If you find that you absolutely cannot accept anything but one color or “look” of dog, please just let the breeder know immediately, and don’t get mad if you don’t get it. Ask your breeder to let you know as soon as possible if she thinks that the one puppy that meets your request won’t be available to you, and ask for a referral to another breeder in that case. Again, please don’t go get yourself on a bunch of waiting lists in the hopes that one breeder will give you a copper brindle with a wide blaze and one solid-colored leg, unless you tell ALL the breeders involved exactly what you’re doing and that you’re on everyone else’s list. 

The theme here, as it was below, is to COMMUNICATE. Be honest, talk a LOT, keep up the calls and the e-mails, offer full disclosure. If you’ve been honest and fair with us and we can’t offer you your dream puppy, we’ll be more than happy to send you to the next breeder with a glowing recommendation. If we’ve been honest and fair with you, you shouldn’t feel concerned or ripped off. Just keep talking, talking, talking. Miscommunications and resentments build when one party thinks the other is keeping secrets or withholding crucial information – in other words, when one party is treating this like a commodity transaction (I’m sure she’s trying to rip me off, so I’m going to protect myself and get what I want) rather than a relationship (I’m sure she wants the best possible outcome, so I’m going to be as honest as I can). The most important thing to remember is that in order to thrive, the puppy is going to need both of you (good grief, I sound like a divorce lawyer, but it is almost like that), so do your best to reject any behavior that will cause the other person to leave the relationship.


5 thoughts on “Puppy Buyer Etiquette (slightly) continued: Expressing preferences

  1. You make some great points about puppy buyers but lets not forget the breeders in this story. My mom is currently waiting for a Brussels Griffon puppy (yipes I’m going to co-own and hand a toy) we think she is getting a puppy but the breeder has never said “Yes, you are on my list if I have a puppy that fits your needs.” So my Mom keeps asking if she should contact some one else and get on their waiting list. Since I speak “breeder” I think I have interpreted the breeders comments that Mom will be getting a puppy she just has figured out which one yet. So we breeders need to be better too. I know I never want to disappoint anyone who has been waiting with me for a puppy.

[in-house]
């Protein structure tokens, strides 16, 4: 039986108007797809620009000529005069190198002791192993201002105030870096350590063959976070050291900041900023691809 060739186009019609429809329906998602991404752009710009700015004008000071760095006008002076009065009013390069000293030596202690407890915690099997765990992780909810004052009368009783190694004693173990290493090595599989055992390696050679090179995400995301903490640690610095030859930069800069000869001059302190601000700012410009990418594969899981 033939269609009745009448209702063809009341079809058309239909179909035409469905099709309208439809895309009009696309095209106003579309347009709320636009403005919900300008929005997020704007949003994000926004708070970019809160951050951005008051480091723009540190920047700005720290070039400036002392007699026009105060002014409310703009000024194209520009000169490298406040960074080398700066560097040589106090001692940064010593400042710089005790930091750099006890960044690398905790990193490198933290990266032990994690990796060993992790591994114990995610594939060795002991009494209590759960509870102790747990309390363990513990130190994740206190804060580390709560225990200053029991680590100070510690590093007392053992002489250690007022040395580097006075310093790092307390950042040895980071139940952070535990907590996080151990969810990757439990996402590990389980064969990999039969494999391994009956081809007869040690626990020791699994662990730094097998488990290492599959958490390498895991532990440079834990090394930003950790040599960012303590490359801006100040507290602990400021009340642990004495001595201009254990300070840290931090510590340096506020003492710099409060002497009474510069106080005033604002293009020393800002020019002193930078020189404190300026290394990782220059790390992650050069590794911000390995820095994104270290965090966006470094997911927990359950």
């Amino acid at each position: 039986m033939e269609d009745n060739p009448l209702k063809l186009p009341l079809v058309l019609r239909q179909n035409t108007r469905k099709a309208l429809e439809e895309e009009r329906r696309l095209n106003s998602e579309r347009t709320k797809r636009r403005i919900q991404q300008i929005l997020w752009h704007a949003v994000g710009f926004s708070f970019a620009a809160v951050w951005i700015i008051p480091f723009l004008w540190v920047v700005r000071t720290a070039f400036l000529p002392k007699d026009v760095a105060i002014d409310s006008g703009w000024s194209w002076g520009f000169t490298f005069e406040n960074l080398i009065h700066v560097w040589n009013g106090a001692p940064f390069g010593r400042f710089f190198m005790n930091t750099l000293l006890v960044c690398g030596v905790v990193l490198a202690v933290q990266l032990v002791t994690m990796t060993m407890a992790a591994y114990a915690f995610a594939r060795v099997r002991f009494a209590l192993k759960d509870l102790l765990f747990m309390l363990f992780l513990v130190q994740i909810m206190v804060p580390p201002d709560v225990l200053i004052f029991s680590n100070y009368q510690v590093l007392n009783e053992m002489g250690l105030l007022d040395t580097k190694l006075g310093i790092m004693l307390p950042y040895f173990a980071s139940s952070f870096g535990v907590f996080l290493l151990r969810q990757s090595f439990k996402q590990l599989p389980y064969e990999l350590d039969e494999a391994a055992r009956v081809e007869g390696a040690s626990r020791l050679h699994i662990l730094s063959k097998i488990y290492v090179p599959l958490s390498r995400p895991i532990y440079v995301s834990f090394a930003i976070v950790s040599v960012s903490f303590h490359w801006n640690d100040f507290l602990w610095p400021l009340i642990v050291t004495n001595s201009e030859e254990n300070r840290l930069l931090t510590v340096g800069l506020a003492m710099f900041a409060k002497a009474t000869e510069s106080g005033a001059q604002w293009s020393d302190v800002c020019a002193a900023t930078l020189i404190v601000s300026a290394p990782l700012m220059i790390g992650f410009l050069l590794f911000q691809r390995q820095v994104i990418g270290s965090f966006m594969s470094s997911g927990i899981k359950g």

2. Oh, that brings back memories! I was visiting my boy when he was four weeks old, sitting in the puppy pen chatting to the stud dog owner (also visiting to inspect potential puppy buyers!) when the breeder came storming in from her study spitting fury. An email enquiring about the pups had included the immortal line: “If I can’t have the red merle boy there’s no point in even coming to see them.” The immediate response was: “If that’s your attitude there’s no way you’re having any puppy from me.”
    This particular person was blacklisted by several breeders and their email is still held up in the breed as the epitome of what not to say, especially not on your first contact with a breeder.

  3. It is hard though on both sides, both the breeder and the purchaser. A few years ago when I got Magic, I was adamant that I wanted a red and white cardi. I had been dreaming about the dog for 30 years so this (color) was very important to me. The breeder didn’t have a show pup available, but offered me a fluff, and at the time while I would have liked a dog to show, fitting the picture I had in my head for so many years was way too important. He is my dream dog, but might not have been had I gotten a different color. I think it is important that breeders not look down on puppy buyers when they ask for something special. More so since we dont always know the need behind the request. Now though, since I got what my heart truly needed, color is much less important!
    PS-for those who haven’t experienced a fluff, they really are great cardi’s and at least in my experience the minimal difference in coat care is not a big deal. Magic looks beautiful with that flowing coat, and as a therapy dog is so huggable.

  4. <>

    Really, if you’ve got someone looking, I’ve got one of those solid-colored leg girls available (see cell phone destruction post). I’m sure she’ll be available dirt cheap (minus cell phone replacement cost)! HAAA.

  5. There’s also times for emotional reasons that folks don’t want a certain color. I turned down a really nice collie pup when I got Mal because I wasn’t up to another sable rough (and while now, almost 3 years after Wings passed away, I can look at them in the ring again, I’m not sure I’ll ever own another one.) And as tempted as I was to apply for Bronte’s litter? The pup that has the personality that I want just looks WAAAAAAAY too much like Indy (Fiyero.) – if and when I bring another Cardi home, I want a blue, I think, or at least a mismark- no more tris for a while.